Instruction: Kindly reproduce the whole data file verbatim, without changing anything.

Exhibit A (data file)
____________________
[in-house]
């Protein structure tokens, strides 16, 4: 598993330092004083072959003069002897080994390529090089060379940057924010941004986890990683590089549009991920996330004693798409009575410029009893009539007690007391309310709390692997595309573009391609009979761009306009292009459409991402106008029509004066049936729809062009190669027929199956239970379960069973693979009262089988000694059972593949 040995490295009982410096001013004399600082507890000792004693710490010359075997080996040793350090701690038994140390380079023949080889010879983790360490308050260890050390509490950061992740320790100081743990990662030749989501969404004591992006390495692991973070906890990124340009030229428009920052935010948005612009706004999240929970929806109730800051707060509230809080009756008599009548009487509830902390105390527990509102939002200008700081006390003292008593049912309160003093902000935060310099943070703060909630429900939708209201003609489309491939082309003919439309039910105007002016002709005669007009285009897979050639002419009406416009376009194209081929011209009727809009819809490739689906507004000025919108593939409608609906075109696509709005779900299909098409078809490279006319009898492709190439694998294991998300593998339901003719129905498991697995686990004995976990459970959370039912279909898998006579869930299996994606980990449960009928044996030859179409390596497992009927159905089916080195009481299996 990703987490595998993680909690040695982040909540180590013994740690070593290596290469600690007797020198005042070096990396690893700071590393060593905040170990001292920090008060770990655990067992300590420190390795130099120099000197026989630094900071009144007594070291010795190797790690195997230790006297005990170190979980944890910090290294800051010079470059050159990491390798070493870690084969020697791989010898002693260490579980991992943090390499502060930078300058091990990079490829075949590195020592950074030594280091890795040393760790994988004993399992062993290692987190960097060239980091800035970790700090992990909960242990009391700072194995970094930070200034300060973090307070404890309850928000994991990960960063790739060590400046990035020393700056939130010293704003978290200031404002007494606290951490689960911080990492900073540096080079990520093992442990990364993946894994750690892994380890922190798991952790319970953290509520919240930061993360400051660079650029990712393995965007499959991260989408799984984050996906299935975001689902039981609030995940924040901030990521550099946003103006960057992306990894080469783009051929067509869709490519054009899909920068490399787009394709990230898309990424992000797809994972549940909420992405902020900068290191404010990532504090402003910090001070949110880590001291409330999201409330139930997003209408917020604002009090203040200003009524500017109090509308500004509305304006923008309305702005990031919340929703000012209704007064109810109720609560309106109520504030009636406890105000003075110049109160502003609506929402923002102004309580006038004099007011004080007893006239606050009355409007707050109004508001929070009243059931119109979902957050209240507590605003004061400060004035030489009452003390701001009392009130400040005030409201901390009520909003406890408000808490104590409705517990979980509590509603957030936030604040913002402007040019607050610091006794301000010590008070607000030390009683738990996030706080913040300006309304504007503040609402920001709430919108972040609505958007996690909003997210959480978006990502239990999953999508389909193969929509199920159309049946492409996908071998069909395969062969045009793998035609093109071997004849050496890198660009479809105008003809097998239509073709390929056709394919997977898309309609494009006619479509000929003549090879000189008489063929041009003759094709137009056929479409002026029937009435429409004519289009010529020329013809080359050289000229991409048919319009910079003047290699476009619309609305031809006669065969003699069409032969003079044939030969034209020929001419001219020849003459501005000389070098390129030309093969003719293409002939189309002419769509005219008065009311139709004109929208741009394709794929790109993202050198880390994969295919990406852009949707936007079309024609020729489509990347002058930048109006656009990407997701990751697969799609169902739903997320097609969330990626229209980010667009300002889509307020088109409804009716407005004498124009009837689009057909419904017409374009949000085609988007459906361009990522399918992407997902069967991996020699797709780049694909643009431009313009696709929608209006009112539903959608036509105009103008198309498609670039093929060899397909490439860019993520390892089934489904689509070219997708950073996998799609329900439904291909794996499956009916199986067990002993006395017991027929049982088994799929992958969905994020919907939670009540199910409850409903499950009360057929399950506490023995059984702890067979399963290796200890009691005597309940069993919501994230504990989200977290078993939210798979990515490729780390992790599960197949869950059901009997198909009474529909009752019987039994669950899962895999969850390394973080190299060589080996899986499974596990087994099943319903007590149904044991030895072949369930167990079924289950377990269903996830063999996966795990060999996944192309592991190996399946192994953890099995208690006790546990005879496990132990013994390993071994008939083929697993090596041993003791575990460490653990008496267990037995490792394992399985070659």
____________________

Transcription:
[in-house]
């Protein structure tokens, strides 16, 4: 598993330092004083072959003069002897080994390529090089060379940057924010941004986890990683590089549009991920996330004693798409009575410029009893009539007690007391309310709390692997595309573009391609009979761009306009292009459409991402106008029509004066049936729809062009190669027929199956239970379960069973693979009262089988000694059972593949 040995490295009982410096001013004399600082507890000792004693710490010359075997080996040793350090701690038994140390380079023949080889010879983790360490308050260890050390509490950061992740320790100081743990990662030749989501969404004591992006390495692991973070906890990124340009030229428009920052935010948005612009706004999240929970929806109730800051707060509230809080009756008599009548009487509830902390105390527990509102939002200008700081006390003292008593049912309160003093902000935060310099943070703060909630429900939708209201003609489309491939082309003919439309039910105007002016002709005669007009285009897979050639002419009406416009376009194209081929011209009727809009819809490739689906507004000025919108593939409608609906075109696509709005779900299909098409078809490279006319009898492709190439694998294991998300593998339901003719129905498991697995686990004995976990459970959370039912279909898998006579869930299996994606980990449960009928044996030859179409390596497992009927159905089916080195009481299996 990703987490595998993680909690040695982040909540180590013994740690070593290596290469600690007797020198005042070096990396690893700071590393060593905040170990001292920090008060770990655990067992300590420190390795130099120099000197026989630094900071009144007594070291010795190797790690195997230790006297005990170190979980944890910090290294800051010079470059050159990491390798070493870690084969020697791989010898002693260490579980991992943090390499502060930078300058091990990079490829075949590195020592950074030594280091890795040393760790994988004993399992062993290692987190960097060239980091800035970790700090992990909960242990009391700072194995970094930070200034300060973090307070404890309850928000994991990960960063790739060590400046990035020393700056939130010293704003978290200031404002007494606290951490689960911080990492900073540096080079990520093992442990990364993946894994750690892994380890922190798991952790319970953290509520919240930061993360400051660079650029990712393995965007499959991260989408799984984050996906299935975001689902039981609030995940924040901030990521550099946003103006960057992306990894080469783009051929067509869709490519054009899909920068490399787009394709990230898309990424992000797809994972549940909420992405902020900068290191404010990532504090402003910090001070949110880590001291409330999201409330139930997003209408917020604002009090203040200003009524500017109090509308500004509305304006923008309305702005990031919340929703000012209704007064109810109720609560309106109520504030009636406890105000003075110049109160502003609506929402923002102004309580006038004099007011004080007893006239606050009355409007707050109004508001929070009243059931119109979902957050209240507590605003004061400060004035030489009452003390701001009392009130400040005030409201901390009520909003406890408000808490104590409705517990979980509590509603957030936030604040913002402007040019607050610091006794301000010590008070607000030390009683738990996030706080913040300006309304504007503040609402920001709430919108972040609505958007996690909003997210959480978006990502239990999953999508389909193969929509199920159309049946492409996908071998069909395969062969045009793998035609093109071997004849050496890198660009479809105008003809097998239509073709390929056709394919997977898309309609494009006619479509000929003549090879000189008489063929041009003759094709137009056929479409002026029937009435429409004519289009010529020329013809080359050289000229991409048919319009910079003047290699476009619309609305031809006669065969003699069409032969003079044939030969034209020929001419001219020849003459501005000389070098390129030309093969003719293409002939189309002419769509005219008065009311139709004109929208741009394709794929790109993202050198880390994969295919990406852009949707936007079309024609020729489509990347002058930048109006656009990407997701990751697969799609169902739903997320097609969330990626229209980010667009300002889509307020088109409804009716407005004498124009009837689009057909419904017409374009949000085609988007459906361009990522399918992407997902069967991996020699797709780049694909643009431009313009696709929608209006009112539903959608036509105009103008198309498609670039093929060899397909490439860019993520390892089934489904689509070219997708950073996998799609329900439904291909794996499956009916199986067990002993006395017991027929049982088994799929992958969905994020919907939670009540199910409850409903499950009360057929399950506490023995059984702890067979399963290796200890009691005597309940069993919501994230504990989200977290078993939210798979990515490729780390992790599960197949869950059901009997198909009474529909009752019987039994669950899962895999969850390394973080190299060589080996899986499974596990087994099943319903007590149904044991030895072949369930167990079924289950377990269903996830063999996966795990060999996944192309592991190996399946192994953890099995208690006790546990005879496990132990013994390993071994008939083929697993090596041993003791575990460490653990008496267990037995490792394992399985070659």